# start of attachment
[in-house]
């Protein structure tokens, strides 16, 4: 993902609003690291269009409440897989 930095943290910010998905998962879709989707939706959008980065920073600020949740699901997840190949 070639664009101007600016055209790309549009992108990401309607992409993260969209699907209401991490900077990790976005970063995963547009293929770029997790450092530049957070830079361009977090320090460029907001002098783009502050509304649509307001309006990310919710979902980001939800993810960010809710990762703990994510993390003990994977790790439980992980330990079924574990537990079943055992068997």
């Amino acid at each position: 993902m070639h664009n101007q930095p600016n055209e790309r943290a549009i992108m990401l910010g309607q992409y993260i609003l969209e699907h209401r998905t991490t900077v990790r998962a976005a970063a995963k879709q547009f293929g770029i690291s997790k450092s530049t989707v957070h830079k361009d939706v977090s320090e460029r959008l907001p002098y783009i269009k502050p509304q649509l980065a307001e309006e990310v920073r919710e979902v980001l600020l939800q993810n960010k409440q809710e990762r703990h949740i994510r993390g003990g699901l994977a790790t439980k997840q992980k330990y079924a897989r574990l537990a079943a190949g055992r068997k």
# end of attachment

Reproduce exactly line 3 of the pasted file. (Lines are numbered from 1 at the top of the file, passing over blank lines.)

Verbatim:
């Amino acid at each position: 993902m070639h664009n101007q930095p600016n055209e790309r943290a549009i992108m990401l910010g309607q992409y993260i609003l969209e699907h209401r998905t991490t900077v990790r998962a976005a970063a995963k879709q547009f293929g770029i690291s997790k450092s530049t989707v957070h830079k361009d939706v977090s320090e460029r959008l907001p002098y783009i269009k502050p509304q649509l980065a307001e309006e990310v920073r919710e979902v980001l600020l939800q993810n960010k409440q809710e990762r703990h949740i994510r993390g003990g699901l994977a790790t439980k997840q992980k330990y079924a897989r574990l537990a079943a190949g055992r068997k």